Add McHenry Elementary School District 15 to that list of tax districts planning to take as much money out of local taxpayers’ pockets as state law allows.
The legal publication for the public hearing about the proposed levy said the school district would be asking for 8.74% more than this year.
That spooked one resident, Pam Gough, whose family has lived near Millstream since 1958 big time.
“When I saws that 8.7% increase I didn’t know if I should cry or vomit.”
“The For Sale sign almost went up.”
She told of having to live on $1,300 a month, pointing out she was envisioning having to chose between food, medicine and “turning out the lights for a day.”
“I don’t know what the elderly [on fixed incomes are going to do].
“If I don’t pay my taxes, the government takes my house and says, ‘Go live in a box.'”
School Board Finance Committee Chairman Patrick Miller apologized.
“I am sorry that the levy process requires us to post [figures like 8.74%].”
“I was near tears,” Gough continued.
Miller pointed out that the Property Tax Cap would only allow an inflationary increase of 1.5%.
“I read it on Mr. Skinner’s blog.”
The only other person to offer public comment was Eric Dowd.
He pointed out that McHenry County is the 29th highest taxed county in the United States.
“Everybody’s piece makes that a really fat pie.
“All we’re asking you to do is live within your means.”
Starting out the hearing was an slide show explanation by Chief Finance Officer Mark Bertolozzi.
He pointed out that the grade school district had levying more than it could obtain last year, but had only received a 1.87% increase. That figure included new construction.
Adding in what the district levied to pay down borrowed money resulted in an overall 3.11% aggregate tax hike last year.
This year, when new construction is taken into account, the district expects Tax Capped funds to bring in an additional 1.6% or $737,101. One-tenth of one percent of the 1.6 percentage points represents new construction.
While the percentage calculation was not included on a slide, the amount allocated for paying down debt seems to be increasing over 27%. [If this is incorrect, I trust a district official will email me with the correct figure.]
Last year’s tax take was $48,371,265.
The increase in Tax Capped funds will add $737,101 to the aggregate tax bill.
Paying down debt will require an additional $634,617.
The total extra money to be taken from taxpayers’ check books will be $1,471,718.
That appears to me to be an aggregate tax hike of over 3%. [Again, if my math is faulty, please correct me, D15 officials.]
One whole slide was devoted to the question, “Why not freeze the levy?”
Bertolozzi pointed to
- increasing costs
- the threat of the lose of State Aid to Education (SB 16 would have taken $4.5 million away.)
- a possible shift of teacher pension costs from the state to the local taxpayer
- unforeseen expenditures
In addition, he repeated the every popular line of tax district officials about not taking the allowed tax hike in any year means that the money is lost forever.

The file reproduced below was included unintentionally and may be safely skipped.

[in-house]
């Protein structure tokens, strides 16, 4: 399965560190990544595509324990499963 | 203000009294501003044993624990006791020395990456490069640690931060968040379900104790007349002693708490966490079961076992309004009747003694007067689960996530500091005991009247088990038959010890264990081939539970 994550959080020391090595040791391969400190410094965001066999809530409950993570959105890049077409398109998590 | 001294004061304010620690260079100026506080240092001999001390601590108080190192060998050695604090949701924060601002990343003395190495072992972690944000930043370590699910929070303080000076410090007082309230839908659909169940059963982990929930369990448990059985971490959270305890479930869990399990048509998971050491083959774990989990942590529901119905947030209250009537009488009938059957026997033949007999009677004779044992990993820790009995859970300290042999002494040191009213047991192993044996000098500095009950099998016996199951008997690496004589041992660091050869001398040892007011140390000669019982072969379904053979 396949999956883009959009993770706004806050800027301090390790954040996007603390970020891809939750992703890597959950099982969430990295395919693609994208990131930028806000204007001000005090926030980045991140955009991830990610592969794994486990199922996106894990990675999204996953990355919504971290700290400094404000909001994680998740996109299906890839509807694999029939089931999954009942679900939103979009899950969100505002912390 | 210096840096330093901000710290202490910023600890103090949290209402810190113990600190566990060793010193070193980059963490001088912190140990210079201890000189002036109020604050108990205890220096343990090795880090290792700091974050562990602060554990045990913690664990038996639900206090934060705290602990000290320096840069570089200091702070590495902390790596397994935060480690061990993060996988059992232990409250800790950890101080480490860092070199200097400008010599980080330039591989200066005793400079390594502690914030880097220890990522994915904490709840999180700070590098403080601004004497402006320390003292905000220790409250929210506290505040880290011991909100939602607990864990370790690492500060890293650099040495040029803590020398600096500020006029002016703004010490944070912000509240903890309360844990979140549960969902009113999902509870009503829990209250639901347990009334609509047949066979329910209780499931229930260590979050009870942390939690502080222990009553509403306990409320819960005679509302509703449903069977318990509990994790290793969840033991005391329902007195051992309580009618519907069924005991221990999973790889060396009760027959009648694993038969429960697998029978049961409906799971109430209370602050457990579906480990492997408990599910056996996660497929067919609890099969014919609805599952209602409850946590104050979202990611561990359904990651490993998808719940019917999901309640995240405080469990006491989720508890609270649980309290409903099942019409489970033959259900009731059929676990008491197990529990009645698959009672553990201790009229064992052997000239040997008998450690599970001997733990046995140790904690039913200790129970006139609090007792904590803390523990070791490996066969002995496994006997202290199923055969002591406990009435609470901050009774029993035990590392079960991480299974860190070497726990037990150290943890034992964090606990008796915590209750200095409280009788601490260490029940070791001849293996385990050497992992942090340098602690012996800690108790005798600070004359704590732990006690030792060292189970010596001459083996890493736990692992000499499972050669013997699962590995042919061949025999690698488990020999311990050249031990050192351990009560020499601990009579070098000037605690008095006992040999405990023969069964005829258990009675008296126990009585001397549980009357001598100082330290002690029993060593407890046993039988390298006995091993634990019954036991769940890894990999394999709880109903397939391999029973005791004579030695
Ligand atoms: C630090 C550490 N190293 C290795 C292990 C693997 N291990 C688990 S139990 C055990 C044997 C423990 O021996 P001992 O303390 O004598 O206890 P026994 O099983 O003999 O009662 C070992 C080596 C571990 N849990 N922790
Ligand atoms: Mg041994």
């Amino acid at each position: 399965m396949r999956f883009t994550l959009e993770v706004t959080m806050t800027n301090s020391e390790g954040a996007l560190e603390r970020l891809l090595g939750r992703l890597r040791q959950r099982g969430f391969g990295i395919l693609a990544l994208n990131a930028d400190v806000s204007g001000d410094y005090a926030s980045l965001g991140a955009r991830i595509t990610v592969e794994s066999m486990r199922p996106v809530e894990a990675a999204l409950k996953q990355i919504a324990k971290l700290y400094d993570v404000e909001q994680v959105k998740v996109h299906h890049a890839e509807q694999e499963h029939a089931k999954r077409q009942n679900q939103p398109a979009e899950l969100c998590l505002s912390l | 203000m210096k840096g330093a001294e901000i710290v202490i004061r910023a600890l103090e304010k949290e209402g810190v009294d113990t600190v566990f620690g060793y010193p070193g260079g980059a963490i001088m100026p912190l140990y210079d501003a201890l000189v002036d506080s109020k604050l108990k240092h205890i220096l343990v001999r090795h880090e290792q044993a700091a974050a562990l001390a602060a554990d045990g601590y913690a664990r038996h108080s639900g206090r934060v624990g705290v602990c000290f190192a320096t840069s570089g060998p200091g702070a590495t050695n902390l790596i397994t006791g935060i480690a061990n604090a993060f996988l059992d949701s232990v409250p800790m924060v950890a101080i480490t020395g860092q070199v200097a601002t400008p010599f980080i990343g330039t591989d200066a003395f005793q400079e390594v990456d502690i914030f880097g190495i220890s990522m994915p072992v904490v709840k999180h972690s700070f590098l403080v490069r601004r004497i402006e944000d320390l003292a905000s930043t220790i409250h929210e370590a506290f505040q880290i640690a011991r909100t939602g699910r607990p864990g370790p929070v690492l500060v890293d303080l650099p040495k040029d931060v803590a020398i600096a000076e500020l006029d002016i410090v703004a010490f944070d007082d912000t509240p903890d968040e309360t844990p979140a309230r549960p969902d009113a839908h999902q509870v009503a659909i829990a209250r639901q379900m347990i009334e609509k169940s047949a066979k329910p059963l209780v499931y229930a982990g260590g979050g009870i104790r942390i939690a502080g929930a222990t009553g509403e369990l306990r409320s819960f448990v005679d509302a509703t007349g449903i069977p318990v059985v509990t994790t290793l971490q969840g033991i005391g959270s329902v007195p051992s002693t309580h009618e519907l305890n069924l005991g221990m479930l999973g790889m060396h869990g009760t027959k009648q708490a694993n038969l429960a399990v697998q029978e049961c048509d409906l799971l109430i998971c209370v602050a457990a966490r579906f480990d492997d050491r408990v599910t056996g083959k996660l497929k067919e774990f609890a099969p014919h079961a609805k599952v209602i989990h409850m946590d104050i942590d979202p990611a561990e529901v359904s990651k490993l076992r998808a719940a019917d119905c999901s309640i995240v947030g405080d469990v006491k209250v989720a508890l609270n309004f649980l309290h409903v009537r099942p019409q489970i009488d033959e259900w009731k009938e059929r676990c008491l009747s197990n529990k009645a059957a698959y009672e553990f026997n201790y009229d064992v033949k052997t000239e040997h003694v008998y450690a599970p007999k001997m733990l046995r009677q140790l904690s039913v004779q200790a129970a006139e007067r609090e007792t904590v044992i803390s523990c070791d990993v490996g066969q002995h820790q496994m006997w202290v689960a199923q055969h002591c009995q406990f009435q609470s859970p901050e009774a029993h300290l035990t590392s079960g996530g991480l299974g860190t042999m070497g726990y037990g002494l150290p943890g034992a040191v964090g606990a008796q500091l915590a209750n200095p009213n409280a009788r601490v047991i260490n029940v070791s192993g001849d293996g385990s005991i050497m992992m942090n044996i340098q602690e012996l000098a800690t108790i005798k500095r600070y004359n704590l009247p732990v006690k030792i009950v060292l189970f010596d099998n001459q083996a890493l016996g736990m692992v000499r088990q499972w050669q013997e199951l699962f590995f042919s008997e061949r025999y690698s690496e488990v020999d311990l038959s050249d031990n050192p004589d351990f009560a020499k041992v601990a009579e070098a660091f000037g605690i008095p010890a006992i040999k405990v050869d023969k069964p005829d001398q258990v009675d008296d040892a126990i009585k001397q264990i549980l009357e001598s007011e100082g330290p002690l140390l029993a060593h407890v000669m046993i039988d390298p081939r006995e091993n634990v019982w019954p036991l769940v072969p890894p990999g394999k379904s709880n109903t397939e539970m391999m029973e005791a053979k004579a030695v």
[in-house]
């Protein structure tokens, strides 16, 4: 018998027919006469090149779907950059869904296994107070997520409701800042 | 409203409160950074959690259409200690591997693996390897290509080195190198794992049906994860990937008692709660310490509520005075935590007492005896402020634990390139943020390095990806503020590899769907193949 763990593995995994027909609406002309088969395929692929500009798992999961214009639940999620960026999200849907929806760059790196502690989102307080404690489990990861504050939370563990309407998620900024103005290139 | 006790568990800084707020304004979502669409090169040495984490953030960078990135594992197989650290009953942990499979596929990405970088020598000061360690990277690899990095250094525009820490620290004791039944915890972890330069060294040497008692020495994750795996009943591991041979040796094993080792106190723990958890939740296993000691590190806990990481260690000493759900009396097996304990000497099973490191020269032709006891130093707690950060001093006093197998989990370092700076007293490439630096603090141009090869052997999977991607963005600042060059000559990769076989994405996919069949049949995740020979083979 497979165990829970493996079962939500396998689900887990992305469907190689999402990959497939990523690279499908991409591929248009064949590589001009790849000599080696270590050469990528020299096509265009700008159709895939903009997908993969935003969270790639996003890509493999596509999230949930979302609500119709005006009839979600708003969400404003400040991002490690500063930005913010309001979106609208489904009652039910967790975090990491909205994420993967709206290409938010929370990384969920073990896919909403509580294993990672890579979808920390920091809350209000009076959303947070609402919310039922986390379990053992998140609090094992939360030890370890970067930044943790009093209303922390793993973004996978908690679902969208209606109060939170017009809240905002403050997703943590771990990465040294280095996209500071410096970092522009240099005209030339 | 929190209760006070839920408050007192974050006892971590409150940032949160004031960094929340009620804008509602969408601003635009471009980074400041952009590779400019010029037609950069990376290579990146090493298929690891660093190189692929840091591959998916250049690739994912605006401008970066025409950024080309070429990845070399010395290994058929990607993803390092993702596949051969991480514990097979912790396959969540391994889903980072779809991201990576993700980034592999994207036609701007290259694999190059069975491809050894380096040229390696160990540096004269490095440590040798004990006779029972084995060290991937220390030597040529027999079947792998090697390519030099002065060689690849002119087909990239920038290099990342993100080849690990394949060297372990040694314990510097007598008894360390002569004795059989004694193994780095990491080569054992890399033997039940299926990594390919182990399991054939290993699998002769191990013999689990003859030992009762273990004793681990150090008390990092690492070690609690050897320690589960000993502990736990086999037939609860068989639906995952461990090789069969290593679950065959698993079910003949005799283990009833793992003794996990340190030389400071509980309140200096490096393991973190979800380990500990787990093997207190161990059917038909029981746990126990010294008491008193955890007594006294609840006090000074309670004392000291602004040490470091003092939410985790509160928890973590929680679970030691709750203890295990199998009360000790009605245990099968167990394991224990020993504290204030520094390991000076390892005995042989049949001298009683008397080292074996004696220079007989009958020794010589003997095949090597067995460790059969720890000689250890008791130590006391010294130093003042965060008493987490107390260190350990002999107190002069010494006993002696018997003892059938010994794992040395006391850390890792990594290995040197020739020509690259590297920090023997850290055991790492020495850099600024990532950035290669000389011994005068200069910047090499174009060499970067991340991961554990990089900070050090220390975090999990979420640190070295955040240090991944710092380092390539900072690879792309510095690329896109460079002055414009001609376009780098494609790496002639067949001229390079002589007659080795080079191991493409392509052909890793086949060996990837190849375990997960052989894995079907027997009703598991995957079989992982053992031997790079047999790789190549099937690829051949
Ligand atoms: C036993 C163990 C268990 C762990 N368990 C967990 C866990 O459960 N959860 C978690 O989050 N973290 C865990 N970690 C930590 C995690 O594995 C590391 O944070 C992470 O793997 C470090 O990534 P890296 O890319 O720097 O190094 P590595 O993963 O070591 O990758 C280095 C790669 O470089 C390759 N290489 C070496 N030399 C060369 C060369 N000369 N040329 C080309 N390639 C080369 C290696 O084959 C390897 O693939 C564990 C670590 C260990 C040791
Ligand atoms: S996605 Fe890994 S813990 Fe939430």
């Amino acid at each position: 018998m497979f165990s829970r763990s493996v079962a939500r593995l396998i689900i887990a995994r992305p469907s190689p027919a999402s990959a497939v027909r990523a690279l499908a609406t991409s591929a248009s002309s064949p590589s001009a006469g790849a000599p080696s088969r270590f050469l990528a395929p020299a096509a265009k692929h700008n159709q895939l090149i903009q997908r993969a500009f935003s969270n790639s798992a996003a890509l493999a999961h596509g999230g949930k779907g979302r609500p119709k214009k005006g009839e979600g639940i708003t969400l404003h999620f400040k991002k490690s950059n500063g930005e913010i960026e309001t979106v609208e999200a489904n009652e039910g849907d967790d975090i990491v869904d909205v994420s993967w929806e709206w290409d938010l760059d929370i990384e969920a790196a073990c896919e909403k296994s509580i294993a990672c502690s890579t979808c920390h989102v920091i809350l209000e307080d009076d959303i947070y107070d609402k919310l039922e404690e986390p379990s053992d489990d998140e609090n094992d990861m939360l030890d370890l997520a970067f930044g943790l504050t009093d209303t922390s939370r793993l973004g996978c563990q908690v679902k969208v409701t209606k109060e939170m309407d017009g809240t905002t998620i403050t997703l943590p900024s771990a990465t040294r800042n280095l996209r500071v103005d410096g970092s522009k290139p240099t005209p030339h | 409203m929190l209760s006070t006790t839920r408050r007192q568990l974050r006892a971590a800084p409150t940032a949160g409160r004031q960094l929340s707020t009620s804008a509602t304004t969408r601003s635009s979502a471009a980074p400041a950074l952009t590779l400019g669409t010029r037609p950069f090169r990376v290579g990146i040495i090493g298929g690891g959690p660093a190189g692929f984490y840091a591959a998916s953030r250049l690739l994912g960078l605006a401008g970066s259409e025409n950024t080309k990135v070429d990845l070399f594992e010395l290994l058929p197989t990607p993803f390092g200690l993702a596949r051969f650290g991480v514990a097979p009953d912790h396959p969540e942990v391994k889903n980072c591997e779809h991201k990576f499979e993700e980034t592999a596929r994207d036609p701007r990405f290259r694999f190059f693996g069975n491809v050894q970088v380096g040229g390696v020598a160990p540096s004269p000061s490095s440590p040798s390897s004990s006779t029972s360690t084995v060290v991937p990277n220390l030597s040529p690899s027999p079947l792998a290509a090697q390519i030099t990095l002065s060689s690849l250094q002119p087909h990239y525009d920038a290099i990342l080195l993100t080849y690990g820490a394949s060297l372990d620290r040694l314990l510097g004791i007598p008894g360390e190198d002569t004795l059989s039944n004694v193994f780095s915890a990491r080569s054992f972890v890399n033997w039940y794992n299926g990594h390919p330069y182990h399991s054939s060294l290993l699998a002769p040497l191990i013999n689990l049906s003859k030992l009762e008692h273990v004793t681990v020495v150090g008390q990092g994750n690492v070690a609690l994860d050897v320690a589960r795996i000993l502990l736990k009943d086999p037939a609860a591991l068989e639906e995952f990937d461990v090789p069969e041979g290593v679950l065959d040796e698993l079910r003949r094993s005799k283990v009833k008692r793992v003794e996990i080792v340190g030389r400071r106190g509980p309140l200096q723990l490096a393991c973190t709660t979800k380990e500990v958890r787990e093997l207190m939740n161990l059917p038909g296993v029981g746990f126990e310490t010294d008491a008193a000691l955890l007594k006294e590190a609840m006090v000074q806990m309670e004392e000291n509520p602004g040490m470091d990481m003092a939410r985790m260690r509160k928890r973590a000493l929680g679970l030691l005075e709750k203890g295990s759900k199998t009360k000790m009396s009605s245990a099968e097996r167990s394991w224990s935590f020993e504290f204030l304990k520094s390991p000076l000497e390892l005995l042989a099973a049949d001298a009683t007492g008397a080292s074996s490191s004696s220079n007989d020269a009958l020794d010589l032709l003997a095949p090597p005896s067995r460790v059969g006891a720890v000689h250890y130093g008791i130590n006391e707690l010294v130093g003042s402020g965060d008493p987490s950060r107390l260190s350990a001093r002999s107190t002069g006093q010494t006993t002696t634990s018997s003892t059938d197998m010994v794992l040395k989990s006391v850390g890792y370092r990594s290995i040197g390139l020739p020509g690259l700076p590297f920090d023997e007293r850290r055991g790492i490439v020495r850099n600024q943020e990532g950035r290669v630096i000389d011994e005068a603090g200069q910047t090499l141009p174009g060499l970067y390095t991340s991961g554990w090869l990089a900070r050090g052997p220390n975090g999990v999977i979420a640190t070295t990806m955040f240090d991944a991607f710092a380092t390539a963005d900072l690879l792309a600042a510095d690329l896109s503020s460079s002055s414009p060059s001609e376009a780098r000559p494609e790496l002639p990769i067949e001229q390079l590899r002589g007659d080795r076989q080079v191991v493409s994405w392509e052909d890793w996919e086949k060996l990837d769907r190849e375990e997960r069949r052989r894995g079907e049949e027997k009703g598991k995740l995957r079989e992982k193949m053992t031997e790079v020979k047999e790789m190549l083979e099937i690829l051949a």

Echoing his arguments was Finance Chairman Miller.
He explained that, while paying down the debt would increase the total tax bill by more than the cost of living, in the year 2020 the average homeowner would save $330.
Commenting on the 8.74% figure in the legal ad, he said,
“It would be criminal if we actually we would get it.”
He continued to explain the logic of asking for so much more than the rate of inflation allowed by the Real Estate Tax Cap.
“[Because] we won’t get 1.5% from each fund, we’re forced to balloon levy.”
He then used the cost of a cup of coffee analogy to minimize the tax increase being proposed, which he said would amount to $41.27 per year of a cup of non-Starbucks Coffee every two weeks.
John O’Neill, one of two who voted, “No,” while sitting behind a “Don’t Tread on Me” flag, pointed out,
“We’re making the assumption that we’re entitled to this amount of money.
“If we flat levy for one year we lose that money forever,” he said, repeating the typical tax district official line about the need to get as much money as possible every year.
“Isn’t it true that in the future we could go for a referendum?
“I think that might be a little more fair.”
“The question we have every year is whether we need the increase.
“Why do we have to take it, if we don’t need it.?
“I wish school finance were was easier, but it’s cumbersome,” said Paul Santopadre.
Another “No” vote, Erik Sivertsen, asked about the 5% going into a saving account.
Miller replied that it was for building projects so the district did not have to go for a referendum. He also pointed out that the 2005 referendum passed about 2-1.
Then Miller asserted that the Illinois Constitution requires State government to pay 50% of the cost of education.
[That part of the Constitution has been litigated and found by the Illinois Supreme Court to be hortatory, that is, non-enforceable.]
He also added that good schools help keep the value of local homes up.
After the testimony and commentary, the levies were taken off the consent agenda and voted upon separately.
Each passed 5-2 with Miller, Santopadre, Amanda Geyer, Mike Hettermann and Kimberly Quails voting in favor, O’Neill and Sivertsen voting against.